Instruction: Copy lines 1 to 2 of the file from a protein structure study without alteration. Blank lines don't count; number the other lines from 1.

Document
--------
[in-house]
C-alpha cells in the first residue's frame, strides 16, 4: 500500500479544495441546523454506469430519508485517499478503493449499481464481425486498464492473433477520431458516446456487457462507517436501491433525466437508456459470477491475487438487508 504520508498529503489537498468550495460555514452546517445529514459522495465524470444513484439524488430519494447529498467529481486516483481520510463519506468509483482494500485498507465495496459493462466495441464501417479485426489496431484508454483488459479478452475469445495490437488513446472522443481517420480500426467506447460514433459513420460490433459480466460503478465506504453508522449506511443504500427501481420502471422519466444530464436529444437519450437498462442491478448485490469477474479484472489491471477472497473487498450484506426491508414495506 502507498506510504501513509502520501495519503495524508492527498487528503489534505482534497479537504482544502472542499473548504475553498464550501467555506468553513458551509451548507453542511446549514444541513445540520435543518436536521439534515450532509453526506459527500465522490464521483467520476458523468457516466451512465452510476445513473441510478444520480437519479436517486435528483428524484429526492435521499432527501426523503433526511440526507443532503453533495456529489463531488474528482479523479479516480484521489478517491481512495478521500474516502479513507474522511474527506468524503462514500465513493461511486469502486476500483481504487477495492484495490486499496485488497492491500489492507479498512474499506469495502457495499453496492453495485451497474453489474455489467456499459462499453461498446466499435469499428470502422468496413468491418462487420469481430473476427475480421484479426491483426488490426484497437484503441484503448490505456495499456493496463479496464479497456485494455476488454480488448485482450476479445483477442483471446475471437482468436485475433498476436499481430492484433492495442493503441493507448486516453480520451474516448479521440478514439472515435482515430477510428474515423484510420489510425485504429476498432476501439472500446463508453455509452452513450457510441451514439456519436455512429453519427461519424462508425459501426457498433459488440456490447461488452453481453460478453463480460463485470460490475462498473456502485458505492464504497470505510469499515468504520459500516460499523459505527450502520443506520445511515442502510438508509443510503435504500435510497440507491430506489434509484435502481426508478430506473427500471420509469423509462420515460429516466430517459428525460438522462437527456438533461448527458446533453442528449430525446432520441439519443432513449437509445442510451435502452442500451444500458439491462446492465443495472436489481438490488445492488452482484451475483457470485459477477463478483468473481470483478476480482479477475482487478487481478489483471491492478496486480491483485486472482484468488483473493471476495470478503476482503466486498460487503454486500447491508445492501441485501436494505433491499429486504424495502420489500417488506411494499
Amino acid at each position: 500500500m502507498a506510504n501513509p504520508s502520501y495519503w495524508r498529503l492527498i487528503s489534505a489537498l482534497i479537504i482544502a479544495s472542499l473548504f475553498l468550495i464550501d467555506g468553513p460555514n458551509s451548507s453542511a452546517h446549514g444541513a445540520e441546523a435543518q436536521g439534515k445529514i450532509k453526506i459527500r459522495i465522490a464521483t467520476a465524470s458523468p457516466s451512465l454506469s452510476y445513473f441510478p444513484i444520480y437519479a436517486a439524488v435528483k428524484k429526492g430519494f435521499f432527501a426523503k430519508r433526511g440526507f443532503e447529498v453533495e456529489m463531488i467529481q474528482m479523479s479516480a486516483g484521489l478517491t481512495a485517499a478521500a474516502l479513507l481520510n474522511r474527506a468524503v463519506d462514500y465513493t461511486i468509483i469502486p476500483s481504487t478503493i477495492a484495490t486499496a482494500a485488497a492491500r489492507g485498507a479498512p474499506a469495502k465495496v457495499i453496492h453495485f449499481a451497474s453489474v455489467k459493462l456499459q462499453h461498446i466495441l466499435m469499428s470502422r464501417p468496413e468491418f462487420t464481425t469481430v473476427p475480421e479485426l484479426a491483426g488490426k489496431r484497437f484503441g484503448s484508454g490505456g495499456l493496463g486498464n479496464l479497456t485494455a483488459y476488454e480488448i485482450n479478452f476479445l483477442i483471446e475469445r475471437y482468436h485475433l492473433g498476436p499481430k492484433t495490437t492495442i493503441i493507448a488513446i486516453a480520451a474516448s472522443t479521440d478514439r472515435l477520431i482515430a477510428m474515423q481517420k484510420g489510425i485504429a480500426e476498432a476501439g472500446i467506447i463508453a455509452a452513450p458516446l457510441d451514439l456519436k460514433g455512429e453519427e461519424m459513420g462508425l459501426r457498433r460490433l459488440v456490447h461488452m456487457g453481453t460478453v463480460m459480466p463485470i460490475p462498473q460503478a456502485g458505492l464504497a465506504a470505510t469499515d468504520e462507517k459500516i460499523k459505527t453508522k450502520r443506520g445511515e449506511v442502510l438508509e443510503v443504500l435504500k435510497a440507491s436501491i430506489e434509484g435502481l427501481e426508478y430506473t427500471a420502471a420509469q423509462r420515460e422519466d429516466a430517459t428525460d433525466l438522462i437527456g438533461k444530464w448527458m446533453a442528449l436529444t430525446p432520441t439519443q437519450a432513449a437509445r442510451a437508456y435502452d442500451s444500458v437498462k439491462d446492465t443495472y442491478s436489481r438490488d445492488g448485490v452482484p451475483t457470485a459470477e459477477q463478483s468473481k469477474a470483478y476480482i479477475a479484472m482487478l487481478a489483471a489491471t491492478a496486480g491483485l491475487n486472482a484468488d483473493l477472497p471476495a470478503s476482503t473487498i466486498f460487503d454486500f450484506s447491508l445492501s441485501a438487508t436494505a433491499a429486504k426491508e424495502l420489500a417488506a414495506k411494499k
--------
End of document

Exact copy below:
[in-house]
C-alpha cells in the first residue's frame, strides 16, 4: 500500500479544495441546523454506469430519508485517499478503493449499481464481425486498464492473433477520431458516446456487457462507517436501491433525466437508456459470477491475487438487508 504520508498529503489537498468550495460555514452546517445529514459522495465524470444513484439524488430519494447529498467529481486516483481520510463519506468509483482494500485498507465495496459493462466495441464501417479485426489496431484508454483488459479478452475469445495490437488513446472522443481517420480500426467506447460514433459513420460490433459480466460503478465506504453508522449506511443504500427501481420502471422519466444530464436529444437519450437498462442491478448485490469477474479484472489491471477472497473487498450484506426491508414495506 502507498506510504501513509502520501495519503495524508492527498487528503489534505482534497479537504482544502472542499473548504475553498464550501467555506468553513458551509451548507453542511446549514444541513445540520435543518436536521439534515450532509453526506459527500465522490464521483467520476458523468457516466451512465452510476445513473441510478444520480437519479436517486435528483428524484429526492435521499432527501426523503433526511440526507443532503453533495456529489463531488474528482479523479479516480484521489478517491481512495478521500474516502479513507474522511474527506468524503462514500465513493461511486469502486476500483481504487477495492484495490486499496485488497492491500489492507479498512474499506469495502457495499453496492453495485451497474453489474455489467456499459462499453461498446466499435469499428470502422468496413468491418462487420469481430473476427475480421484479426491483426488490426484497437484503441484503448490505456495499456493496463479496464479497456485494455476488454480488448485482450476479445483477442483471446475471437482468436485475433498476436499481430492484433492495442493503441493507448486516453480520451474516448479521440478514439472515435482515430477510428474515423484510420489510425485504429476498432476501439472500446463508453455509452452513450457510441451514439456519436455512429453519427461519424462508425459501426457498433459488440456490447461488452453481453460478453463480460463485470460490475462498473456502485458505492464504497470505510469499515468504520459500516460499523459505527450502520443506520445511515442502510438508509443510503435504500435510497440507491430506489434509484435502481426508478430506473427500471420509469423509462420515460429516466430517459428525460438522462437527456438533461448527458446533453442528449430525446432520441439519443432513449437509445442510451435502452442500451444500458439491462446492465443495472436489481438490488445492488452482484451475483457470485459477477463478483468473481470483478476480482479477475482487478487481478489483471491492478496486480491483485486472482484468488483473493471476495470478503476482503466486498460487503454486500447491508445492501441485501436494505433491499429486504424495502420489500417488506411494499